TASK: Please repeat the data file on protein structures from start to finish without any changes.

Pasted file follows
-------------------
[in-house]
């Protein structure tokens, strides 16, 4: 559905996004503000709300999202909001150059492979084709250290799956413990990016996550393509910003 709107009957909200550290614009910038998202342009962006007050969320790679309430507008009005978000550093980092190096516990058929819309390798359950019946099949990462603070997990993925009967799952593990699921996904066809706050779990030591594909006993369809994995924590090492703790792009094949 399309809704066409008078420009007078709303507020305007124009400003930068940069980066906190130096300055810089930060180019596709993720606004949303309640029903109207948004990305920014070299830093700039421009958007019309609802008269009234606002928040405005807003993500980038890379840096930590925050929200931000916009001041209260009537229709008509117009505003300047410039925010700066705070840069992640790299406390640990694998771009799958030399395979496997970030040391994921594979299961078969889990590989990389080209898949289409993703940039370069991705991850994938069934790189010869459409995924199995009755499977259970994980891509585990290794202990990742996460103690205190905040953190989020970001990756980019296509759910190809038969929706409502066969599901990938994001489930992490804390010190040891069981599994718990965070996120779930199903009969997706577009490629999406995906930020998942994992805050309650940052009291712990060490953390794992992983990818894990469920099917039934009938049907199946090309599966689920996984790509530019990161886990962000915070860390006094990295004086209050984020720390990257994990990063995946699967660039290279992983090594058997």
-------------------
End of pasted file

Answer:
[in-house]
């Protein structure tokens, strides 16, 4: 559905996004503000709300999202909001150059492979084709250290799956413990990016996550393509910003 709107009957909200550290614009910038998202342009962006007050969320790679309430507008009005978000550093980092190096516990058929819309390798359950019946099949990462603070997990993925009967799952593990699921996904066809706050779990030591594909006993369809994995924590090492703790792009094949 399309809704066409008078420009007078709303507020305007124009400003930068940069980066906190130096300055810089930060180019596709993720606004949303309640029903109207948004990305920014070299830093700039421009958007019309609802008269009234606002928040405005807003993500980038890379840096930590925050929200931000916009001041209260009537229709008509117009505003300047410039925010700066705070840069992640790299406390640990694998771009799958030399395979496997970030040391994921594979299961078969889990590989990389080209898949289409993703940039370069991705991850994938069934790189010869459409995924199995009755499977259970994980891509585990290794202990990742996460103690205190905040953190989020970001990756980019296509759910190809038969929706409502066969599901990938994001489930992490804390010190040891069981599994718990965070996120779930199903009969997706577009490629999406995906930020998942994992805050309650940052009291712990060490953390794992992983990818894990469920099917039934009938049907199946090309599966689920996984790509530019990161886990962000915070860390006094990295004086209050984020720390990257994990990063995946699967660039290279992983090594058997």